But 40-somethings belong to a generation for whom the number of jobs like this have disappeared. Manufacturing employment peaked in the summer of 1979 at around 19.6 million, according to data from the Bureau of Labor Statistics. The 1980s and ’90s were tough, with nearly two million jobs lost, but the aughts were dreadful: About six million jobs vanished. The trend is not confined to the United States; in Britain, a quarter of manufacturing jobs disappeared in the 1980s, and nearly as many again in the 1990s. The Link-Belt workers see free trade with Mexico, which was supposed to support U.S. exporters, as a broken promise.

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Had the disappearance of manufacturing jobs happened in isolation the scandal would have been greater than in 2008, the bailouts bigger than in 2020. But another trend — the 20 million new service-providing jobs created since 2000 — offset those losses. The result is that, before Covid-19 struck, total employment had never been higher in the United States. The numbers mean that economists can forget places like Link-Belt. The stress and strain people experience as they are forced from the factory floor and into the service sector becomes a secondary matter. Labeled “adjustment costs,” such problems are seen as bumps along the road in a growing economy.

John’s arrival at Link-Belt is a sign of the relentless cost-cutting that will ultimately kill the plant. A prior employer, another Indianapolis factory, had paid him $28 an hour. But then it moved its business to Alabama, where unions are weaker and workers accepted $18 an hour. Another warning bell pings when Link-Belt workers begin to assemble bearings from Chinese-made parts. The workers are reduced to finishing and checking, as the supply chain lengthens and the factory is quietly gutted. “Made in America” had become a slogan, no longer an economic truth. Taking repeated trips to Indianapolis over the course of three years, Stockman captures the sense of impending doom.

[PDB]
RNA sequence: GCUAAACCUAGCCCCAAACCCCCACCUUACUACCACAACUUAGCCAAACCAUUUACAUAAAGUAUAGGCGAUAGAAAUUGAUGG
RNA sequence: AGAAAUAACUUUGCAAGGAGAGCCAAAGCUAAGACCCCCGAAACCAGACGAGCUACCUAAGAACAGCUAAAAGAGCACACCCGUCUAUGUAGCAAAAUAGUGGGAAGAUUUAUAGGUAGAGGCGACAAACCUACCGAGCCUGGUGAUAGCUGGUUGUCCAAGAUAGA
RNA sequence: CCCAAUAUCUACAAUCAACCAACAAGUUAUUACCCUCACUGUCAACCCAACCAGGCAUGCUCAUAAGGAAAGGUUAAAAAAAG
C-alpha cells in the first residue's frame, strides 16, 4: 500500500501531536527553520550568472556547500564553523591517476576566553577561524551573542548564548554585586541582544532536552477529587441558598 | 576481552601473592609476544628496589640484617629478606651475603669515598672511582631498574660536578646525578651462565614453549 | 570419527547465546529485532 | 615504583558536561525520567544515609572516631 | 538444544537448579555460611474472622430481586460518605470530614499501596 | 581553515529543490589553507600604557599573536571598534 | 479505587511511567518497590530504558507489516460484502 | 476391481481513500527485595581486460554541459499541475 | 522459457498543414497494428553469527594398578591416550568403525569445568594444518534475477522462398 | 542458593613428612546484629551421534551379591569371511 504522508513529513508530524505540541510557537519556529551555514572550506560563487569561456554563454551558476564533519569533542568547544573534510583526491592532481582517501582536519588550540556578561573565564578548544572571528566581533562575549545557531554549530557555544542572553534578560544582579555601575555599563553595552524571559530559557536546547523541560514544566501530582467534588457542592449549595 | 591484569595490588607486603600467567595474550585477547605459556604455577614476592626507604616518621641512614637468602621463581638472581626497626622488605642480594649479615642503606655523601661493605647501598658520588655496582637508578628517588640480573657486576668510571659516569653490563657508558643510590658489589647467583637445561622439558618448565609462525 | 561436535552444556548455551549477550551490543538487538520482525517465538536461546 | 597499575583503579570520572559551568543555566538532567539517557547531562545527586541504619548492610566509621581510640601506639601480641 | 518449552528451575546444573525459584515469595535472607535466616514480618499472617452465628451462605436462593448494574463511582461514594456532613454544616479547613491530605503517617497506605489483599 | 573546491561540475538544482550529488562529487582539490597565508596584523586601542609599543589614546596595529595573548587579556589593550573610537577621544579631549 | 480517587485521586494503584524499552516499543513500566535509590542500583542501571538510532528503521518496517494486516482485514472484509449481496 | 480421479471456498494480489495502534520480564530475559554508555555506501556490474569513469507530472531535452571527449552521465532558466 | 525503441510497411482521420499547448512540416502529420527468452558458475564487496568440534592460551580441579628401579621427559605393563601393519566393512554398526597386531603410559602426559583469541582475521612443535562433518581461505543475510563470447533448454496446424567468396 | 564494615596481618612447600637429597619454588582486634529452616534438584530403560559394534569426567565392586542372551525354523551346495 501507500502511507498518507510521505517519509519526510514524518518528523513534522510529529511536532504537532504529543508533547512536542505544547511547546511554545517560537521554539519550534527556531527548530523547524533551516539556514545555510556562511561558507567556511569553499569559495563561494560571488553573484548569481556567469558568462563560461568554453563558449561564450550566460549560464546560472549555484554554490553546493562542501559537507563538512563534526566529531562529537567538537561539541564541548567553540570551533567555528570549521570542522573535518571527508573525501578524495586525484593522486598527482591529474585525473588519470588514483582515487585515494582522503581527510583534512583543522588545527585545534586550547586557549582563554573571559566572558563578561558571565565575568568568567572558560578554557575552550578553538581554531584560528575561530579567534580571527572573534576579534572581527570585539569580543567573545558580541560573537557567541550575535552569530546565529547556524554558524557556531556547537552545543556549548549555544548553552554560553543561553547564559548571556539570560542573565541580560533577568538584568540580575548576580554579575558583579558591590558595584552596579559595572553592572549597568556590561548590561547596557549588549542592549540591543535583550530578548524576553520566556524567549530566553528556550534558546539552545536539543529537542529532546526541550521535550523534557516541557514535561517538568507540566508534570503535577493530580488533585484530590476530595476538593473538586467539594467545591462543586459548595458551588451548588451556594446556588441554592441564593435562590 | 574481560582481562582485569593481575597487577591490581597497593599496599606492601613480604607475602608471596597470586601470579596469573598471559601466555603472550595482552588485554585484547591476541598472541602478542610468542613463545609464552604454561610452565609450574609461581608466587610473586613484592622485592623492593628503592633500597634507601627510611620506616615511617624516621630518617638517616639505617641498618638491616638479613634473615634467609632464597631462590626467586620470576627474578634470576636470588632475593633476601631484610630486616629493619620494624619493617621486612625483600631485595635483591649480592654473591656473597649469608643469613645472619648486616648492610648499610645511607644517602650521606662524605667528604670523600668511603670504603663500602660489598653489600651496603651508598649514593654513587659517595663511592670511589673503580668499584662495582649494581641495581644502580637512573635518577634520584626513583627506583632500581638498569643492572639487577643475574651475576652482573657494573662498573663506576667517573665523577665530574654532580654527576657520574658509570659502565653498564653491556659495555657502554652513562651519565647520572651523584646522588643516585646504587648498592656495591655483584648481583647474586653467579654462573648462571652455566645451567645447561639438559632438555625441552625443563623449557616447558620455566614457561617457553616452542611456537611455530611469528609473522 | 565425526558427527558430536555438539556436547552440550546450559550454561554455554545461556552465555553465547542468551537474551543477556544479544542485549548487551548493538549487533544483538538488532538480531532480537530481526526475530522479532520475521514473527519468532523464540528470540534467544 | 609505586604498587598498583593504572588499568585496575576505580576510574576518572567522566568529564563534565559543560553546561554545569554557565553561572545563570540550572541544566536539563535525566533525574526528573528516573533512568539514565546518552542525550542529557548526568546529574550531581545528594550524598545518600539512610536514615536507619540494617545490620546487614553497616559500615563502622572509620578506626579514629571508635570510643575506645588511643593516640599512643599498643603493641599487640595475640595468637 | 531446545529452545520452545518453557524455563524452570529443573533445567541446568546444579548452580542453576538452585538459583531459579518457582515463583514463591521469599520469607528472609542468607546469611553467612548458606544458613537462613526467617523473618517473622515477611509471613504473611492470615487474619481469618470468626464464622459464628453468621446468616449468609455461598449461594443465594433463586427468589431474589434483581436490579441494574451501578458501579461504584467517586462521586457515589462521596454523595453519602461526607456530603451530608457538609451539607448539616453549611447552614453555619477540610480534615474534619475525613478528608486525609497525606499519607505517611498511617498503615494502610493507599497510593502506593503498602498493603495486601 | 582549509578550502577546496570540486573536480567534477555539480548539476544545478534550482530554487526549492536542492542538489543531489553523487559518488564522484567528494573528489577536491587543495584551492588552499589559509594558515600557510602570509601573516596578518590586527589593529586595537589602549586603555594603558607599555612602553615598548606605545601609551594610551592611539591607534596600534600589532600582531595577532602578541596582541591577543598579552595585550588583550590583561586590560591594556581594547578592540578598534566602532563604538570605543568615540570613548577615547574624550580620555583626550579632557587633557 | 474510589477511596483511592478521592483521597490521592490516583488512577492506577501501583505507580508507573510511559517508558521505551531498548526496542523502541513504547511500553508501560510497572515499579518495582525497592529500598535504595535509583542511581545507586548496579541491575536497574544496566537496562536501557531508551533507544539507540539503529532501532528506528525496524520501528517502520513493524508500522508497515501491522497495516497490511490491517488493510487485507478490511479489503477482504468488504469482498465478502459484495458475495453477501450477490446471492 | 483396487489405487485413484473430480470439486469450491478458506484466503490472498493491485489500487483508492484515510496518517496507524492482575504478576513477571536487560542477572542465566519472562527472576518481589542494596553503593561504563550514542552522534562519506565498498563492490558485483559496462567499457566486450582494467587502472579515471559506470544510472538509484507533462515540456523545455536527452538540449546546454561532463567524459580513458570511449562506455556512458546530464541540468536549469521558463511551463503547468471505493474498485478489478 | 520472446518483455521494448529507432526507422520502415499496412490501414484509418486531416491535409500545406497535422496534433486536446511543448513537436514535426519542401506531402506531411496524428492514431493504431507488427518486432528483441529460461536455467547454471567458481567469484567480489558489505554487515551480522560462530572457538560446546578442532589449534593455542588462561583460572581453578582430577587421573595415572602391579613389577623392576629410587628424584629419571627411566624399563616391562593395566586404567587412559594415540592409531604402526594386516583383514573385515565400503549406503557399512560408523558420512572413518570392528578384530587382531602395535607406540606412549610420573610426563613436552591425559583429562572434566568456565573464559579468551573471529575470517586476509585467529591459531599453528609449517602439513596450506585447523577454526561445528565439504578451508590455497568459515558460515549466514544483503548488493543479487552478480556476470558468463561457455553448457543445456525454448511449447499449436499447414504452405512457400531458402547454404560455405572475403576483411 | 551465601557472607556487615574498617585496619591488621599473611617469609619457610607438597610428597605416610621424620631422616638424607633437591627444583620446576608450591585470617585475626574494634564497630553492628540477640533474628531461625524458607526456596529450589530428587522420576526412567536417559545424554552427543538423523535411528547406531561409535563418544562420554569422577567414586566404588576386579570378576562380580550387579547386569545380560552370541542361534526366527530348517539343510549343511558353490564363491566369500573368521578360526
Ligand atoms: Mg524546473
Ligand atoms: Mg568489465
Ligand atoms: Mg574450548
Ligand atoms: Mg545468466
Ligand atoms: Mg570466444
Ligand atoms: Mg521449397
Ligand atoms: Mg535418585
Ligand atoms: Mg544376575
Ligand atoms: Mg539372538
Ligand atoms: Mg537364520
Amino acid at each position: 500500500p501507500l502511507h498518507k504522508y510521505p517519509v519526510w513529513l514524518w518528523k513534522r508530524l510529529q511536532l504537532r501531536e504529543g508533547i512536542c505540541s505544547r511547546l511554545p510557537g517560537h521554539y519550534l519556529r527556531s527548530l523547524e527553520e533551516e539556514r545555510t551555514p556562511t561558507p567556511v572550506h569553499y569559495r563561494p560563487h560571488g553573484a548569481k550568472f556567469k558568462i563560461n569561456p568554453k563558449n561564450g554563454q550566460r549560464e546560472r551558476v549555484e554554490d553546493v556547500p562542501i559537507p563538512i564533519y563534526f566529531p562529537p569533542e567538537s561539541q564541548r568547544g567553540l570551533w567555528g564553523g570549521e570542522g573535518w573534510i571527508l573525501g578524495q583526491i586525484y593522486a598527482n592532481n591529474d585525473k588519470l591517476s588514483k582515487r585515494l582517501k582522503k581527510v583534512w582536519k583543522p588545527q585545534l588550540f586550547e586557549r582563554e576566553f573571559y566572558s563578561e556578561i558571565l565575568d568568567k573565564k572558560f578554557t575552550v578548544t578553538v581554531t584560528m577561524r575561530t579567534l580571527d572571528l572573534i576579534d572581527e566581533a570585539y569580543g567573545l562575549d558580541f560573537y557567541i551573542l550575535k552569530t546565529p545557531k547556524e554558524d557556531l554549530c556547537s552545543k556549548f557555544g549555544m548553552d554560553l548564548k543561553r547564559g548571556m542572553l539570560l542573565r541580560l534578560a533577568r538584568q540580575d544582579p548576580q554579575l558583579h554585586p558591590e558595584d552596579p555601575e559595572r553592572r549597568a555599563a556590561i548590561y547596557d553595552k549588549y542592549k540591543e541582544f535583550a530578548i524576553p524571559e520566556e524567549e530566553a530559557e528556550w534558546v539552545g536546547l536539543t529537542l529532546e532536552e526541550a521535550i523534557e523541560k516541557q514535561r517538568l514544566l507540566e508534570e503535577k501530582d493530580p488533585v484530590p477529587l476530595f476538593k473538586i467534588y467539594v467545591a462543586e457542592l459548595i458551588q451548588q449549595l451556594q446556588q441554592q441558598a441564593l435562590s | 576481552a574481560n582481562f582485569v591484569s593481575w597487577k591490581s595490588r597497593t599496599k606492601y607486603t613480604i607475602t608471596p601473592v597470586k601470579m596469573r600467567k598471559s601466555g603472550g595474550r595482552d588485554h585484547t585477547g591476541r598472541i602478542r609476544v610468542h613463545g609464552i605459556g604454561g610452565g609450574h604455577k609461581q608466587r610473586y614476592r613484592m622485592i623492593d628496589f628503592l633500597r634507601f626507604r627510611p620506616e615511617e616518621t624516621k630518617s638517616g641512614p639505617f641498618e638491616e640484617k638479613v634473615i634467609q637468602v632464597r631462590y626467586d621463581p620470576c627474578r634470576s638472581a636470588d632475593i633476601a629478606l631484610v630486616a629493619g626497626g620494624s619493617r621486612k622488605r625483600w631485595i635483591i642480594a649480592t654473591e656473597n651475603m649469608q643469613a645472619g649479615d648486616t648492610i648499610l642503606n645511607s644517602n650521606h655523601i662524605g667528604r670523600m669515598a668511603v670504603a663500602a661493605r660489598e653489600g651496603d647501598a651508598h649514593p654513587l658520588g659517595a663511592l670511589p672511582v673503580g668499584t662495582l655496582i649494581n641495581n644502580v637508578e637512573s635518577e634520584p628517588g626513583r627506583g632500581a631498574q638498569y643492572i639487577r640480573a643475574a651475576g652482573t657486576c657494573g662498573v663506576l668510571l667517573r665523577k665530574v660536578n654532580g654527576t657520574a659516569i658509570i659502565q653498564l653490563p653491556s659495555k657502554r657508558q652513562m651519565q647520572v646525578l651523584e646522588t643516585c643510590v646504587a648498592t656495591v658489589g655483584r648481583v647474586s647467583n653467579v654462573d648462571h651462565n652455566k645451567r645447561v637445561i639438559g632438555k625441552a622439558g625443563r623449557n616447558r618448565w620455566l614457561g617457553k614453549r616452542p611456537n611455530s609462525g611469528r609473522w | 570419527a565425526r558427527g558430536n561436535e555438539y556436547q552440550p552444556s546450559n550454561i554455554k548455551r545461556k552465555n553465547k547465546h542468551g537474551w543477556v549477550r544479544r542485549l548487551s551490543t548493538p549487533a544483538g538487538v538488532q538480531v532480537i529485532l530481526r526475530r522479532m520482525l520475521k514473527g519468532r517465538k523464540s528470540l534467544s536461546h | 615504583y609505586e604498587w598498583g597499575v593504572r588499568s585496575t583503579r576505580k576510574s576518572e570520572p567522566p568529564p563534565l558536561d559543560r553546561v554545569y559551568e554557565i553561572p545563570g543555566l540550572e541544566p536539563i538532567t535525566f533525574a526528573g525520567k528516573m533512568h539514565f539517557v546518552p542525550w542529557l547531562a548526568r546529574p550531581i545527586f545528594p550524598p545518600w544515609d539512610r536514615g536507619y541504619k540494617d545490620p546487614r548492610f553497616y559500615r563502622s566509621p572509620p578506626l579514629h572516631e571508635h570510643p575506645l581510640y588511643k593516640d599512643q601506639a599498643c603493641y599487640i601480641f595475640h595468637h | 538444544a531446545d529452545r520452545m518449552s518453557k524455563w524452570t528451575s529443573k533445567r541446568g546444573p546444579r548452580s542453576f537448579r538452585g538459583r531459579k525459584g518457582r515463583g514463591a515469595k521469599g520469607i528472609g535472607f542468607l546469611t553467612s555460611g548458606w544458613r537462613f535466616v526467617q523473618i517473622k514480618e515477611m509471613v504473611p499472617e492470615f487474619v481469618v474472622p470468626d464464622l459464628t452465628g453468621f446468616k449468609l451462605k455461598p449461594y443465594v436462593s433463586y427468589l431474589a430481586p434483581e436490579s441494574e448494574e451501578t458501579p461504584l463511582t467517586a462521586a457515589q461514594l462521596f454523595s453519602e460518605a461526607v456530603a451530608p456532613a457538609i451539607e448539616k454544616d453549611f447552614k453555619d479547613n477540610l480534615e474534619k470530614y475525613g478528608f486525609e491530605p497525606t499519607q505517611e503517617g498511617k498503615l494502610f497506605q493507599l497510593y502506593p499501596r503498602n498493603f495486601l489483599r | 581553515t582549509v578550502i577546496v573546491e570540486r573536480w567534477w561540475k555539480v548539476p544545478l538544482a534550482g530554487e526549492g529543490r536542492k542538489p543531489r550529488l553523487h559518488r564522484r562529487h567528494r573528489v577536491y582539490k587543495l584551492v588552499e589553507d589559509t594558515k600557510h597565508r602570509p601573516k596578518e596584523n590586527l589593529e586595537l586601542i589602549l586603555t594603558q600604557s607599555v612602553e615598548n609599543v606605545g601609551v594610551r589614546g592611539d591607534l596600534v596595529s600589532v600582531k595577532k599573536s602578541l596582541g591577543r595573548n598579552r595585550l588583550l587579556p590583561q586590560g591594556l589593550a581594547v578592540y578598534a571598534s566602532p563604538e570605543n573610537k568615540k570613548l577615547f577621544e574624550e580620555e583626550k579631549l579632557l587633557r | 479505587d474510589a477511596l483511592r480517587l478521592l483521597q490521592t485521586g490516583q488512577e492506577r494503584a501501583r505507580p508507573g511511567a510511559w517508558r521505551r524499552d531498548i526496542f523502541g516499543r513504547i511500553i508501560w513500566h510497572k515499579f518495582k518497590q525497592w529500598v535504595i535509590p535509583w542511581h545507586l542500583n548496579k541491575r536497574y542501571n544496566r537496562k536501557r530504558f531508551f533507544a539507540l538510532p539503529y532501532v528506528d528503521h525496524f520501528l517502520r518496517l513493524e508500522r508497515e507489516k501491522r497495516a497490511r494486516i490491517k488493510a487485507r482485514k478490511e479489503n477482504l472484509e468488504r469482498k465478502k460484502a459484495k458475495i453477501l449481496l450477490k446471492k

At times, her book delves too deeply into the extended families of its central characters — lore relating to grandmothers and cousins slows the pace. This comes at the expense of developments at the factory, of which we get just a few glimpses. Mexican workers arrive from Monterrey to learn how to do the jobs they will be taking over from the Americans once the factory relocates, and at first they are seen as enemies. But these workers are young, have equally tough stories and view the company as a beacon of hope. The locals’ attitudes begin to change, and new relationships emerge. “American Made” would have benefited from a more extended account of this development.

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The climax of the book is its penultimate section, “Shutting Down,” about the factory’s final days. As closure looms, Rexnord announces that the Mexican workers will need mentors to teach them how to operate the furnaces, mills and lathes. Their American counterparts refuse, drawing a line in the union’s battle to save the plant. But a grimly predictable economic reality plays out: Wages are far lower at the new Monterrey plant (in Mexico, manufacturing pay starts at less than $5 an hour), so it makes sense for the bosses to offer American employees cash bonuses until they buckle. The Link-Belt workers see these gestures as the final insult of free trade, as they are coerced into passing on their skills to the people who will make them redundant.

Stories like this show that journalists have a vital role to play in helping us understand the complex economic forces that shape our societies. Rooting out the hidden networks and social capital that support our global economy is painstaking work. Stockman’s reporting reveals a fatal flaw in economics: Adjustment costs are not bumps in the road; they define lives. The task of 21st-century capitalism is to find a model that combines growth and innovation with ways to protect people from the painful shifts these forces so often bring. “American Made” is a reminder that this search continues.